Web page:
By Eric McDonald,
Director, Testing & Infrastructure Development
The Detroit Regional Chamber notes that Michigan “leads the nation in the number of projects and legislation passed for connected and automated vehicle testing.” Funding for smart mobility infrastructure primarily focuses on moving individual automobile commuters swiftly to and through upper-income communities, communities with the resources to readily use the technology. In Detroit and other lower-income communities and communities of color, vehicles are older and less likely to be compatible with smart technologies such as accident avoidance, GPS sensors, roadside sensors, machine learning and autonomous vehicles; therefore, those communities do not see similar investments in smart mobility infrastructure. While seemingly logical, this approach exacerbates the smart divide, the disparity between those who are and those who are not able to use, access or benefit from smart grids and smart mobility infrastructure. This divide impacts not only the automobile industry, but also utilities. Are leaders in these industries aware of the smart divide – and what can be done to address it?
Investment and physical mobility infrastructure deficiencies are not the only barriers to addressing the smart divide. For lower-income communities and communities of color, other factors such as a lack of bank accounts, public transit routing and ridesharing impede these communities’ residents from accessing smart mobility. Lower-income people and people of color are less likely to have banking or credit accounts, preventing them from being able to use smart mobility apps, have fewer reliable transit routes than higher income areas and even experience ridesharing scarcity due to ride-share drivers turning off their phones in certain neighborhoods (Equity and Smart Mobility).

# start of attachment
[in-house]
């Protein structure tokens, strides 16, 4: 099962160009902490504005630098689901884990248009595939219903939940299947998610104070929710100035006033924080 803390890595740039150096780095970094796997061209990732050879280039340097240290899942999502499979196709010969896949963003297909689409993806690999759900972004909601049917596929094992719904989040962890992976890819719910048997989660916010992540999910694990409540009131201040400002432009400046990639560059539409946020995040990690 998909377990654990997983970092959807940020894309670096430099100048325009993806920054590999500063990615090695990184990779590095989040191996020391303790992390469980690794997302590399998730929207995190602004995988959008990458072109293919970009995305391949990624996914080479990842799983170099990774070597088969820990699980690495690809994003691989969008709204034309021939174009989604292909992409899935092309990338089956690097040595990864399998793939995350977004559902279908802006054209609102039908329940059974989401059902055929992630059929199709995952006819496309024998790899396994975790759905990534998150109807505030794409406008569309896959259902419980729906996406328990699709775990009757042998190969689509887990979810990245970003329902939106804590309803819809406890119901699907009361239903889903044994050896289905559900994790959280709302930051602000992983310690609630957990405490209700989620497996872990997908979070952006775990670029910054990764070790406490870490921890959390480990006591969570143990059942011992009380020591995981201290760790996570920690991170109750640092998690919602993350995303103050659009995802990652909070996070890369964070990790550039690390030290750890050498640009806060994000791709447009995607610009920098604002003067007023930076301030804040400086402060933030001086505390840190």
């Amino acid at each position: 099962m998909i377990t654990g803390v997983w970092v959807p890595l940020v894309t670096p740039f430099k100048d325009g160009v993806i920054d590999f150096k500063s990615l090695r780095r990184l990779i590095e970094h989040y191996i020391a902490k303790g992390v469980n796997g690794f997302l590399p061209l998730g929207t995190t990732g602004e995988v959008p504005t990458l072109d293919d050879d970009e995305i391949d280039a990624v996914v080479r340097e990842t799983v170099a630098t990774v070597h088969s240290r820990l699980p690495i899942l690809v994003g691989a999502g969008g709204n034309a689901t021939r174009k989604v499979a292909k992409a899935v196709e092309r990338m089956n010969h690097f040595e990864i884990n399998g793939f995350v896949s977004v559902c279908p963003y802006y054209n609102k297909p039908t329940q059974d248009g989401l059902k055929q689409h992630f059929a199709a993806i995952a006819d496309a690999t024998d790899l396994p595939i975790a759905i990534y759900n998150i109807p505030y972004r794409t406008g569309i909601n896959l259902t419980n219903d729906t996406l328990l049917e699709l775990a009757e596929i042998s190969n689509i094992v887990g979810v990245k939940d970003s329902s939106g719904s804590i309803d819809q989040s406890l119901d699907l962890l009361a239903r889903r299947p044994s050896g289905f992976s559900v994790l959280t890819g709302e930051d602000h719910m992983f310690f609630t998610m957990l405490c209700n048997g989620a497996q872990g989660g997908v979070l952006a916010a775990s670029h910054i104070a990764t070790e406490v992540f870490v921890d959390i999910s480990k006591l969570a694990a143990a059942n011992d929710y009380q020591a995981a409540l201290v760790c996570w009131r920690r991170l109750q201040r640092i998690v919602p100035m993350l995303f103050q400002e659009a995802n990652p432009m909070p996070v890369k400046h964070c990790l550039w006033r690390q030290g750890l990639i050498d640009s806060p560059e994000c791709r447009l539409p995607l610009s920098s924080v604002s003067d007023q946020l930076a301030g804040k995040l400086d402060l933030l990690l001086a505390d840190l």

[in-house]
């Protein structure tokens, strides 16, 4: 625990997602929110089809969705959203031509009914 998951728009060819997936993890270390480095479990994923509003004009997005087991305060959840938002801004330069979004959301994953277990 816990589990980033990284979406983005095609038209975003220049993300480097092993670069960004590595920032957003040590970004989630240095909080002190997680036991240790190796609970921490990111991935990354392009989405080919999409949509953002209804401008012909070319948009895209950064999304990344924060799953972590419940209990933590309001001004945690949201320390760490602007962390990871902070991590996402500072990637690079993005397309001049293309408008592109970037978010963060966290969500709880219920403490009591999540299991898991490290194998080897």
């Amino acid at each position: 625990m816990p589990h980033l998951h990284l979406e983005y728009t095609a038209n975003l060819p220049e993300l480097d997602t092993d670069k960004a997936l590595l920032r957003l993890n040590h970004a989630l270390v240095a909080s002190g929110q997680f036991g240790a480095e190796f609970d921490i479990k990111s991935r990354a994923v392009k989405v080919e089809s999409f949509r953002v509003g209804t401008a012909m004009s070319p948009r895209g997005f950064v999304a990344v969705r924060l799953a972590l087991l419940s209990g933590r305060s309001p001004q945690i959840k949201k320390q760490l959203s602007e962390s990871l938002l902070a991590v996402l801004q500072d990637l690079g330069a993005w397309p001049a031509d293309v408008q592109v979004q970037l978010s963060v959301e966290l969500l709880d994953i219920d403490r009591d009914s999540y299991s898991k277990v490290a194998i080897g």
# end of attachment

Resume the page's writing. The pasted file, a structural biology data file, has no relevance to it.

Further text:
In addition to missing the benefits of smart mobility expansion, the development of smart grids also leaves lower-income communities and communities of color behind. These smart grids can increase power distribution efficiency and provide a more resilient power infrastructure, leading to more sustainable energy choices. But while smart grids will help utilities meet the demands of consumers who want to work toward a carbon-free energy future, upgrading current electrical infrastructure to smart grid infrastructure is costly. Installing smart grids in older urban areas will pose financial, logistical and geographical/geological challenges, likely preventing installation and hampering the efforts of lower-income communities and communities of color in achieving greater local energy self-sufficiency.
Without investment or implementation, lower-income communities and communities of color will continue to see a lack of smart infrastructure installation, worsening the smart divide. Smart infrastructure must reach these communities. If these segments of society are constrained by the smart divide, they will struggle to match the economic potential of more affluent communities. These communities do not exist in isolation—an impediment on one community’s economy will eventually hinder the economy as a whole. Industry leaders need to put forth their best effort to address the smart divide. All cities need the opportunity to be smart cities. Contact me with your ideas or for a discussion on the smart divide.